Using Braille Screen Input

It is now time to teach you how to use this mode! Fair warning, this mode does take practice to master, but after a while, it will become second nature. When in a text field, begin by turning the rotor to “Braille Screen Input.” Your phone will then say, “Landscape,” followed by where your home button or charge port should be.

Portrait and Landscape.

Here is a quick overview on what these terms mean. Your phone is a long rectangle. If your phone is in portrait mode, it is being held vertically, like when you talk on it. The short ends of the screen are on opposite sides. If the phone is in landscape mode, then the long sides of the screen are on opposite sides, or can be held horizontally for the same effect.


Once you establish where the home button or charge port is, depending on your phone model, there is another thing to note. There are two methods you can type in braille. You can either use “Table Top,” or “Screen Away” mode. We will show you each of these methods. One method does not work for all people, so it is recommended you study these carefully.

Table Top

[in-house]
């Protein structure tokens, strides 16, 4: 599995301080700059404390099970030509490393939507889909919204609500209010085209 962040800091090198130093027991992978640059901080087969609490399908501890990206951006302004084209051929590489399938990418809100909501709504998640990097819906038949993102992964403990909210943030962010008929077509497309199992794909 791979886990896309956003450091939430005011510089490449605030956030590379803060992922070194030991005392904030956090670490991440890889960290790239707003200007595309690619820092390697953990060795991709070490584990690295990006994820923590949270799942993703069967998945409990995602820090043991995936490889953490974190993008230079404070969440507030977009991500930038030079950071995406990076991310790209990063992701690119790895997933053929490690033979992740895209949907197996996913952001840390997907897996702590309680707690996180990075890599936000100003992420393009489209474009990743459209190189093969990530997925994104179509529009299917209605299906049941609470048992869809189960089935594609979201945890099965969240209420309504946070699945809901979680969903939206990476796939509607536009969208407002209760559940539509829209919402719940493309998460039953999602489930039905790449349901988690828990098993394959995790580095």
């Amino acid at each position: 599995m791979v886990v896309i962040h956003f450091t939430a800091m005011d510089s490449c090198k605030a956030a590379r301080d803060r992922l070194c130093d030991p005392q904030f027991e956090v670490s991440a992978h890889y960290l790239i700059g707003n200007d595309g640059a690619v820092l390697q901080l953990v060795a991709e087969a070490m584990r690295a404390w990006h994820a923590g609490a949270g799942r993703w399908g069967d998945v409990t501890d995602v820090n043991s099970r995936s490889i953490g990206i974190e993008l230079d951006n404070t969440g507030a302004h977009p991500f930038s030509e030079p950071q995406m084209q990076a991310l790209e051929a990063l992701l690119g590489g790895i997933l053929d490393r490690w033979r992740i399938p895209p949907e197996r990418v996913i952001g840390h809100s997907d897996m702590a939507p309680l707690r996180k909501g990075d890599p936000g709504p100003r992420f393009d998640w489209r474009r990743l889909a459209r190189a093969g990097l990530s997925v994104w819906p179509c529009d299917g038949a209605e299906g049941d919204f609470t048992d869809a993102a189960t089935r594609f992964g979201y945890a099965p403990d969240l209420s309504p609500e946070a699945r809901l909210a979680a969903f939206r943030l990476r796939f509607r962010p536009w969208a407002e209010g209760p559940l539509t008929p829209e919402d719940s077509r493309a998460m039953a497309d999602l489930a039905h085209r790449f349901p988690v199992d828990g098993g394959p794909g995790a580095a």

This mode is the simplest. All that you need to do is have your phone on a table, in landscape mode. Place your fingers on the screen as if you are going to write in braille in a straight line. If you have a smaller iPhone, the line may turn into a V shape, due to how much room the screen has. So on your left hand, “Dots 1 through 3” are covered by your index, middle and ring fingers. The same is true for your right hand for “dots 4 through 6.” You can then begin to type normally!

Screen Away

In this mode, it gets a bit complicated. You are essentially turning your phone where the screen is facing away from you. The back of the phone is facing your body. The braille dot configuration is changed to the short sides of the screen. So now, rather than the keyboard going left to right, it is now going up and down. Weird, right? So essentially, on the left short side, starting at the top is “Dot 1,” and at the bottom is “Dot 3.” On the right short end, “Dot 4” starts at the top, and “Dot 6” is at the bottom. To hold your phone in screen away, use your thumb and pinky to hold the corners of the phone. This takes practice, but it will get easier as time goes by. Your other fingers should rest comfortably on the dots, and you can begin typing.

Gestures for Braille Screen Input

Now that we figured out the orientations, it is now time to show you a few gestures to help you with this typing journey.

  • To delete a character, “Swipe Left” with one finger.